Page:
Among other ideas, The Family: A Proclamation to the World, emphasizes the importance or gender identity and roles. For the purpose of this post, I will focus on several sentences that relate to the responsibilities of parents within the family as they rear children.
Husband and wife have a solemn responsibility to love and care for each other and for their children. ‘Children are an heritage of the Lord’ (Psalms 127:3). Parents have a sacred duty to rear their children in love and righteousness, to provide for their physical and spiritual needs, to teach them to love and serve one another, to observe the commandments of God and to be law-abiding citizens wherever they live. Husbands and wives—mothers and fathers—will be held accountable before God for the discharge of these obligations…By divine design, fathers are to preside over their families in love and righteousness and are responsible to provide the necessities of life and protection for their families. Mothers are primarily responsible for the nurture of their children. In these sacred responsibilities, fathers and mothers are obligated to help one another as equal partners. Disability, death, or other circumstances may necessitate individual adaptation…
In 1990 Relief Society General President Elaine L. Jack and her counselors Chieko N. Okazaki and Aileen H. Clyde met to decide their priorities for Relief Society. They outlined five points that would become the hallmarks of their presidency. The fourth read:
Strengthen families. Many types of families are part of the church today. All families need strengthening.
Women of Covenant. Page 402
In the subsequent years, Jack and her counselors travelled the globe meeting with focus groups, groups of Relief Society sisters with whom they talked to identify the needs and understand the circumstances of a worldwide sisterhood. One important circumstance that came to their attention through these meetings and with the help of Church statisticians was that globally, only one in ten sisters in the Church will not work outside the home at some point. Think it’s different in Utah? Think again.
Recently on Facebook , one woman’s choice to work outside the home was maligned by other members of the Church, or justified by well-meaning people ‘because her husband is in school’, with the logic that was the reason it was ok, assuming she would quit when he finished. Yet 90% of Mormon women will work outside the home.
Most often the Proclamation is read with the interpretation that working women outside the home are either the result of unforeseen tragedy, extreme financial necessity, or an unrighteous decision, abandoning the family on their part—in other words, a rarity.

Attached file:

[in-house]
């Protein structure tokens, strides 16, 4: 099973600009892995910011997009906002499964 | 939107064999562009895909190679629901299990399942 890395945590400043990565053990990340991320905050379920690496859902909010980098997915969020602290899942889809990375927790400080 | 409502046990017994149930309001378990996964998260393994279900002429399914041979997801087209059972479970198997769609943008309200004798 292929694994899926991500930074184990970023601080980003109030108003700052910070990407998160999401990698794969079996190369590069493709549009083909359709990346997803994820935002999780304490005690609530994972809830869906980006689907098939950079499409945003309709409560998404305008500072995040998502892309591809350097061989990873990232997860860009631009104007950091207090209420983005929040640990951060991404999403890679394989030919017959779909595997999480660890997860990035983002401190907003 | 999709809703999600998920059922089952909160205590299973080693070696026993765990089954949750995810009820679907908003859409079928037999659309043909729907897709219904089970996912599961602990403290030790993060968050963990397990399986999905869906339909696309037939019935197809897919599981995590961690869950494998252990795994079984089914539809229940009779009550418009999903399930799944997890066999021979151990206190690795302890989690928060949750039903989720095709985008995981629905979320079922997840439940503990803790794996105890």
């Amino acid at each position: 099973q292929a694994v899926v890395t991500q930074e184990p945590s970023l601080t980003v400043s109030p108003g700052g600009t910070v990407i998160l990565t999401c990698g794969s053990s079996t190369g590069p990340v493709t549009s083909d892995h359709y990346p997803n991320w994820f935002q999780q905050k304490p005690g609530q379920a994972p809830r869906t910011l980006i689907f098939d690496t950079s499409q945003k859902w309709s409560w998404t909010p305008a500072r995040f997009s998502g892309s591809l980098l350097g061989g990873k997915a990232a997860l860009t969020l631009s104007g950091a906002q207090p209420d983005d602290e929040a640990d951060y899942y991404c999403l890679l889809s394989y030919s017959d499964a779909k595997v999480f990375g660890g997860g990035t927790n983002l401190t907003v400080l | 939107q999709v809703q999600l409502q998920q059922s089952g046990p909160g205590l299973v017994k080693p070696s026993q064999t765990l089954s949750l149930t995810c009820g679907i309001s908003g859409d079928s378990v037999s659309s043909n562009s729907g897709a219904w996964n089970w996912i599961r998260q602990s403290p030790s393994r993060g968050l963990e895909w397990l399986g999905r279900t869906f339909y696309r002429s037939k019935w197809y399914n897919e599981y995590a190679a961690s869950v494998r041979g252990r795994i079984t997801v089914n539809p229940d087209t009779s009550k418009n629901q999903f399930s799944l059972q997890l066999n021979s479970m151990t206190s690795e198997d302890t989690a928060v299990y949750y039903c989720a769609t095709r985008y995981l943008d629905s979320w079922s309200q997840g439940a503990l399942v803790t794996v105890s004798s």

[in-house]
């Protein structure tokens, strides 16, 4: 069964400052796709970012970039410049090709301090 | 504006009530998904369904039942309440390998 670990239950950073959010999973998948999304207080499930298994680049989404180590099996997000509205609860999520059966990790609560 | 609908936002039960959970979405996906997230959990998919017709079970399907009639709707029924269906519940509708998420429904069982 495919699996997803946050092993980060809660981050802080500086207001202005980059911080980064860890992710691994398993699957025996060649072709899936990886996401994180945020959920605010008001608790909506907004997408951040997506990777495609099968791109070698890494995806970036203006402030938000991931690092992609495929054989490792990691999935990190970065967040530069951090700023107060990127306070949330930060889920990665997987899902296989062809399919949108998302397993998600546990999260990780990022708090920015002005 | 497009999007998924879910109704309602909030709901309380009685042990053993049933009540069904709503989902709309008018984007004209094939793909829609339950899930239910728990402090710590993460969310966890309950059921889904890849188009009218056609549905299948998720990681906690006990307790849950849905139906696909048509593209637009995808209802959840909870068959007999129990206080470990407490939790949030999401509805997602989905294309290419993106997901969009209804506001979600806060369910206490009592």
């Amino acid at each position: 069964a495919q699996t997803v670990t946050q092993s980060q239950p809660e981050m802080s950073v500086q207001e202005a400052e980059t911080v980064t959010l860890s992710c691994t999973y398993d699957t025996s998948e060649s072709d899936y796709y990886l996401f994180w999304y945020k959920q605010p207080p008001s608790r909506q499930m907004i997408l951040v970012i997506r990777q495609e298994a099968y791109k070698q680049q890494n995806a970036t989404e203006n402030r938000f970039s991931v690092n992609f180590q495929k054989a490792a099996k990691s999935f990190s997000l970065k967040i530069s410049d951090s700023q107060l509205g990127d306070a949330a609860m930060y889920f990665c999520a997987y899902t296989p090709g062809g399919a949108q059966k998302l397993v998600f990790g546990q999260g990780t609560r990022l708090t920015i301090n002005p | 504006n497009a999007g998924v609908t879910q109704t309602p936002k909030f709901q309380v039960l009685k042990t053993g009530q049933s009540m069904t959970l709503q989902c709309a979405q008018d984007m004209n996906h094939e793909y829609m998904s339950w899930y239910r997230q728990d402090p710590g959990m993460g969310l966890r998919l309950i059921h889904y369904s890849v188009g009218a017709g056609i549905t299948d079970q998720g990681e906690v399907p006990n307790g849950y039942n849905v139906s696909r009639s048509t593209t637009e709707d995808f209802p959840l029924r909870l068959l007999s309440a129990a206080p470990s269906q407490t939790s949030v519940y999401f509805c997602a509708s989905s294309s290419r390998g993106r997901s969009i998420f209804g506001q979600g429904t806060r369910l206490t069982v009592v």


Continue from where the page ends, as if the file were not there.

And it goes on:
Often gender roles within the home are taught in such a way that inadvertently invites judgment of one another amongst members. For instance, during Relief Society lessons sisters are sometimes warned that working outside the home may lead to wayward children, or a troubled marriage. It is easy to see how in gossip circles, and sometimes even in lesson discussions, this way of teaching often leads to an explanation of why some peoples’ children have turned out badly, to use as an indicator that some women are more righteous than others by virtue of not-working, to show that a man who isn’t providing enough is failing in his duty, or, most sadly, used as a weapon between spouses. Assuming the ideas in the Proclamation will continue to be part of doctrinal discourse within church settings, and assuming the reality that 9 in 10 Mormon women will work, is there a better way to teach these ideas, inviting members to support one another rather than judge one another, and encourage women to prepare for the workforce by obtaining an education?
In the Saturday morning session of General Conference, Elder Quentin Cook taught ideas from the Proclamation using a less-common approach.
“Marriage requires a full partnership, where wives and husbands work side by side to meet the needs of the family…These are very emotional, personal decisions; but there are two principles that we should always keep in mind. First, no woman should ever feel the need to apologize or to feel that her contribution is less significant because she is devoting her primary efforts to raising and nurturing children, nothing could be more significant in our Father in Heaven’s plan. Be careful not to be judgmental, or assume that sisters are less valiant if the decision is made to work outside the home. We rarely understand or fully appreciate people’s circumstances. Husbands and wives should prayerfully counsel together, understanding they are accountable to God for their decisions…I would hope that Latter Day Saints would be at the forefront in creating an environment in the workplace that is more receptive and accommodating to both women and men in their responsibilities as parents.”
His approach is more affirming of personal family choices, personal revelation and the real need for family-friendly workplaces for both men and women, both parents being important in the nurture of their children. Would taking this approach in our wards help curb judgment amongst members and help families better support one another? Will this approach allow families to feel they have more options on how to approach child rearing in their own homes?